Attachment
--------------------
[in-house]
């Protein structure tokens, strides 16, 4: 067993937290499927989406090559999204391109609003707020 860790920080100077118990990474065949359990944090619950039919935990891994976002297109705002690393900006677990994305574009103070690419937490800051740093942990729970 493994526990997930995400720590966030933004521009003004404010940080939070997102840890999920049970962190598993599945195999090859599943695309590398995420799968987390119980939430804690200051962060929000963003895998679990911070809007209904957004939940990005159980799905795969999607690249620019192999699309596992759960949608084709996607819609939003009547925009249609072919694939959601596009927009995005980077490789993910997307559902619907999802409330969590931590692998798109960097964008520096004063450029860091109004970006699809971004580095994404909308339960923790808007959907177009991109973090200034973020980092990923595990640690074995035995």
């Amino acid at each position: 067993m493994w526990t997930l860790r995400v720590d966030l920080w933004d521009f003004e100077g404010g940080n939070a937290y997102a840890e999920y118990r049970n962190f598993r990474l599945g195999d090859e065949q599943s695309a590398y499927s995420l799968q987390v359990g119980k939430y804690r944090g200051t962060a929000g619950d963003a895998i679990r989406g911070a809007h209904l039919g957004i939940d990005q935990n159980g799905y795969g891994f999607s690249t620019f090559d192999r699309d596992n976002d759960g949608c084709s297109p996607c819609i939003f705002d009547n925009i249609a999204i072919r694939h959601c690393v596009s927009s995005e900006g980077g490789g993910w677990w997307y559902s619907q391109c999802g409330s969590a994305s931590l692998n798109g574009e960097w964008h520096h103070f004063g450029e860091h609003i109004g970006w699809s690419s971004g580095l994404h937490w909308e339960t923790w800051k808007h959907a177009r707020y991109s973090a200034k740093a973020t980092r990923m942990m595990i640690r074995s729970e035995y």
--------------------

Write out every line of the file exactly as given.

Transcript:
[in-house]
């Protein structure tokens, strides 16, 4: 067993937290499927989406090559999204391109609003707020 860790920080100077118990990474065949359990944090619950039919935990891994976002297109705002690393900006677990994305574009103070690419937490800051740093942990729970 493994526990997930995400720590966030933004521009003004404010940080939070997102840890999920049970962190598993599945195999090859599943695309590398995420799968987390119980939430804690200051962060929000963003895998679990911070809007209904957004939940990005159980799905795969999607690249620019192999699309596992759960949608084709996607819609939003009547925009249609072919694939959601596009927009995005980077490789993910997307559902619907999802409330969590931590692998798109960097964008520096004063450029860091109004970006699809971004580095994404909308339960923790808007959907177009991109973090200034973020980092990923595990640690074995035995």
């Amino acid at each position: 067993m493994w526990t997930l860790r995400v720590d966030l920080w933004d521009f003004e100077g404010g940080n939070a937290y997102a840890e999920y118990r049970n962190f598993r990474l599945g195999d090859e065949q599943s695309a590398y499927s995420l799968q987390v359990g119980k939430y804690r944090g200051t962060a929000g619950d963003a895998i679990r989406g911070a809007h209904l039919g957004i939940d990005q935990n159980g799905y795969g891994f999607s690249t620019f090559d192999r699309d596992n976002d759960g949608c084709s297109p996607c819609i939003f705002d009547n925009i249609a999204i072919r694939h959601c690393v596009s927009s995005e900006g980077g490789g993910w677990w997307y559902s619907q391109c999802g409330s969590a994305s931590l692998n798109g574009e960097w964008h520096h103070f004063g450029e860091h609003i109004g970006w699809s690419s971004g580095l994404h937490w909308e339960t923790w800051k808007h959907a177009r707020y991109s973090a200034k740093a973020t980092r990923m942990m595990i640690r074995s729970e035995y």